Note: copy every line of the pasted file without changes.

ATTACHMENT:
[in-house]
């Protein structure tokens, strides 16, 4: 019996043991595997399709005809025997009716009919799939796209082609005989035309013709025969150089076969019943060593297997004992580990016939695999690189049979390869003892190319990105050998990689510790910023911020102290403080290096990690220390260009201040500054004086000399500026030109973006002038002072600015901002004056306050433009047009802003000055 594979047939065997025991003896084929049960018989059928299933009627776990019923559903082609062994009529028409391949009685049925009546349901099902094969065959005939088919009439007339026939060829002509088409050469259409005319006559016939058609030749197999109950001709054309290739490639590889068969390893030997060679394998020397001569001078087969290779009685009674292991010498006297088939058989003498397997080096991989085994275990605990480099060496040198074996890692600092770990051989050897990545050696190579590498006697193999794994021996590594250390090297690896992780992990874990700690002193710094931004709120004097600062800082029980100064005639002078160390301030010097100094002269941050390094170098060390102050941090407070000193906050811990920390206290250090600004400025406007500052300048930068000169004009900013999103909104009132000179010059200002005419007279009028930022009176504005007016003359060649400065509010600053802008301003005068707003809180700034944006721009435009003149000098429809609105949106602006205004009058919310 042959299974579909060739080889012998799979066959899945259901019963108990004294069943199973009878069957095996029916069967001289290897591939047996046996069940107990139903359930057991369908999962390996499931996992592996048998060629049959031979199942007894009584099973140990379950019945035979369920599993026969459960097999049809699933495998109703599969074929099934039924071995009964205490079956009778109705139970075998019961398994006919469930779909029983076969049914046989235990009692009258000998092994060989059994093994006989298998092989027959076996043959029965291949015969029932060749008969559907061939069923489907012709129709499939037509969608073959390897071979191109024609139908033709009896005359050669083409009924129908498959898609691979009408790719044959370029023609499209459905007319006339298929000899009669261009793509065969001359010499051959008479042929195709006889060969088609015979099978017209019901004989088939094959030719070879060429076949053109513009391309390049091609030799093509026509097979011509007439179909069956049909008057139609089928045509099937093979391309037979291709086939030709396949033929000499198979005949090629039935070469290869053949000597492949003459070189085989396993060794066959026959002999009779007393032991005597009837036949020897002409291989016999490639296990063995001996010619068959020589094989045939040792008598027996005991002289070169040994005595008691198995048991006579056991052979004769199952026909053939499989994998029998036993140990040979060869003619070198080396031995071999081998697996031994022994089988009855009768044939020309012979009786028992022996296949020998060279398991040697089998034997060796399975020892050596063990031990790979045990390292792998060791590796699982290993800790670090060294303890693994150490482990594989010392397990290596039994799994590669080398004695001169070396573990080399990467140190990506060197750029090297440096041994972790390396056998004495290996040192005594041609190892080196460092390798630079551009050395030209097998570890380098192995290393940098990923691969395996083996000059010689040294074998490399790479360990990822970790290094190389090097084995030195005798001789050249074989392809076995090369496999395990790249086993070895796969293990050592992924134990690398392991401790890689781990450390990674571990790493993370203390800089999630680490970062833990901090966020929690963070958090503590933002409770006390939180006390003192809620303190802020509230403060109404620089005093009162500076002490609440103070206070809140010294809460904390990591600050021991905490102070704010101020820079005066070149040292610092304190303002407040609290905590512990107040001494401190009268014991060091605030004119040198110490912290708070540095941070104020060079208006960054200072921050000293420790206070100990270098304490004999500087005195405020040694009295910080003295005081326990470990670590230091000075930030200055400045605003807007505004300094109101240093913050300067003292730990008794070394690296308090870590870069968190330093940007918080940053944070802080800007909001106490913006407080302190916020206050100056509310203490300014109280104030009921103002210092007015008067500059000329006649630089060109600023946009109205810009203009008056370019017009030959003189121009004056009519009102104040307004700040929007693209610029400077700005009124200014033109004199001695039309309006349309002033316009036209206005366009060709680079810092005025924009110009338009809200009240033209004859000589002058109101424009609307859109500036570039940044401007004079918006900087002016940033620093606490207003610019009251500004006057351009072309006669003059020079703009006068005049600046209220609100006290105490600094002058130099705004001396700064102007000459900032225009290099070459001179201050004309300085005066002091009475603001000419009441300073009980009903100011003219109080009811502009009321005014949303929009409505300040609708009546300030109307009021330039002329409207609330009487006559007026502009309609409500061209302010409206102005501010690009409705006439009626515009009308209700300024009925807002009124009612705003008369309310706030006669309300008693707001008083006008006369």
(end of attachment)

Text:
[in-house]
């Protein structure tokens, strides 16, 4: 019996043991595997399709005809025997009716009919799939796209082609005989035309013709025969150089076969019943060593297997004992580990016939695999690189049979390869003892190319990105050998990689510790910023911020102290403080290096990690220390260009201040500054004086000399500026030109973006002038002072600015901002004056306050433009047009802003000055 594979047939065997025991003896084929049960018989059928299933009627776990019923559903082609062994009529028409391949009685049925009546349901099902094969065959005939088919009439007339026939060829002509088409050469259409005319006559016939058609030749197999109950001709054309290739490639590889068969390893030997060679394998020397001569001078087969290779009685009674292991010498006297088939058989003498397997080096991989085994275990605990480099060496040198074996890692600092770990051989050897990545050696190579590498006697193999794994021996590594250390090297690896992780992990874990700690002193710094931004709120004097600062800082029980100064005639002078160390301030010097100094002269941050390094170098060390102050941090407070000193906050811990920390206290250090600004400025406007500052300048930068000169004009900013999103909104009132000179010059200002005419007279009028930022009176504005007016003359060649400065509010600053802008301003005068707003809180700034944006721009435009003149000098429809609105949106602006205004009058919310 042959299974579909060739080889012998799979066959899945259901019963108990004294069943199973009878069957095996029916069967001289290897591939047996046996069940107990139903359930057991369908999962390996499931996992592996048998060629049959031979199942007894009584099973140990379950019945035979369920599993026969459960097999049809699933495998109703599969074929099934039924071995009964205490079956009778109705139970075998019961398994006919469930779909029983076969049914046989235990009692009258000998092994060989059994093994006989298998092989027959076996043959029965291949015969029932060749008969559907061939069923489907012709129709499939037509969608073959390897071979191109024609139908033709009896005359050669083409009924129908498959898609691979009408790719044959370029023609499209459905007319006339298929000899009669261009793509065969001359010499051959008479042929195709006889060969088609015979099978017209019901004989088939094959030719070879060429076949053109513009391309390049091609030799093509026509097979011509007439179909069956049909008057139609089928045509099937093979391309037979291709086939030709396949033929000499198979005949090629039935070469290869053949000597492949003459070189085989396993060794066959026959002999009779007393032991005597009837036949020897002409291989016999490639296990063995001996010619068959020589094989045939040792008598027996005991002289070169040994005595008691198995048991006579056991052979004769199952026909053939499989994998029998036993140990040979060869003619070198080396031995071999081998697996031994022994089988009855009768044939020309012979009786028992022996296949020998060279398991040697089998034997060796399975020892050596063990031990790979045990390292792998060791590796699982290993800790670090060294303890693994150490482990594989010392397990290596039994799994590669080398004695001169070396573990080399990467140190990506060197750029090297440096041994972790390396056998004495290996040192005594041609190892080196460092390798630079551009050395030209097998570890380098192995290393940098990923691969395996083996000059010689040294074998490399790479360990990822970790290094190389090097084995030195005798001789050249074989392809076995090369496999395990790249086993070895796969293990050592992924134990690398392991401790890689781990450390990674571990790493993370203390800089999630680490970062833990901090966020929690963070958090503590933002409770006390939180006390003192809620303190802020509230403060109404620089005093009162500076002490609440103070206070809140010294809460904390990591600050021991905490102070704010101020820079005066070149040292610092304190303002407040609290905590512990107040001494401190009268014991060091605030004119040198110490912290708070540095941070104020060079208006960054200072921050000293420790206070100990270098304490004999500087005195405020040694009295910080003295005081326990470990670590230091000075930030200055400045605003807007505004300094109101240093913050300067003292730990008794070394690296308090870590870069968190330093940007918080940053944070802080800007909001106490913006407080302190916020206050100056509310203490300014109280104030009921103002210092007015008067500059000329006649630089060109600023946009109205810009203009008056370019017009030959003189121009004056009519009102104040307004700040929007693209610029400077700005009124200014033109004199001695039309309006349309002033316009036209206005366009060709680079810092005025924009110009338009809200009240033209004859000589002058109101424009609307859109500036570039940044401007004079918006900087002016940033620093606490207003610019009251500004006057351009072309006669003059020079703009006068005049600046209220609100006290105490600094002058130099705004001396700064102007000459900032225009290099070459001179201050004309300085005066002091009475603001000419009441300073009980009903100011003219109080009811502009009321005014949303929009409505300040609708009546300030109307009021330039002329409207609330009487006559007026502009309609409500061209302010409206102005501010690009409705006439009626515009009308209700300024009925807002009124009612705003008369309310706030006669309300008693707001008083006008006369």